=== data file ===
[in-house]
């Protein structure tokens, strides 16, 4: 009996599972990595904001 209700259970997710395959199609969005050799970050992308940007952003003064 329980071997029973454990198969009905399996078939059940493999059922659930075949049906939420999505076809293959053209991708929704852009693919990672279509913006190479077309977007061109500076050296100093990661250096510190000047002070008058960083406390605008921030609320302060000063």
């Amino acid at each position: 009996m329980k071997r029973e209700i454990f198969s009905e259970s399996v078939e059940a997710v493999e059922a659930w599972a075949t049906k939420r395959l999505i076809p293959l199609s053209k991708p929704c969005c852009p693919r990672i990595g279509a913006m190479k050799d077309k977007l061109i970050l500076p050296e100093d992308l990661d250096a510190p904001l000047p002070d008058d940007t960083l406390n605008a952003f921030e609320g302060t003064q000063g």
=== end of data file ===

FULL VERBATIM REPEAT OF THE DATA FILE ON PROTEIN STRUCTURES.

[in-house]
């Protein structure tokens, strides 16, 4: 009996599972990595904001 209700259970997710395959199609969005050799970050992308940007952003003064 329980071997029973454990198969009905399996078939059940493999059922659930075949049906939420999505076809293959053209991708929704852009693919990672279509913006190479077309977007061109500076050296100093990661250096510190000047002070008058960083406390605008921030609320302060000063």
């Amino acid at each position: 009996m329980k071997r029973e209700i454990f198969s009905e259970s399996v078939e059940a997710v493999e059922a659930w599972a075949t049906k939420r395959l999505i076809p293959l199609s053209k991708p929704c969005c852009p693919r990672i990595g279509a913006m190479k050799d077309k977007l061109i970050l500076p050296e100093d992308l990661d250096a510190p904001l000047p002070d008058d940007t960083l406390n605008a952003f921030e609320g302060t003064q000063g």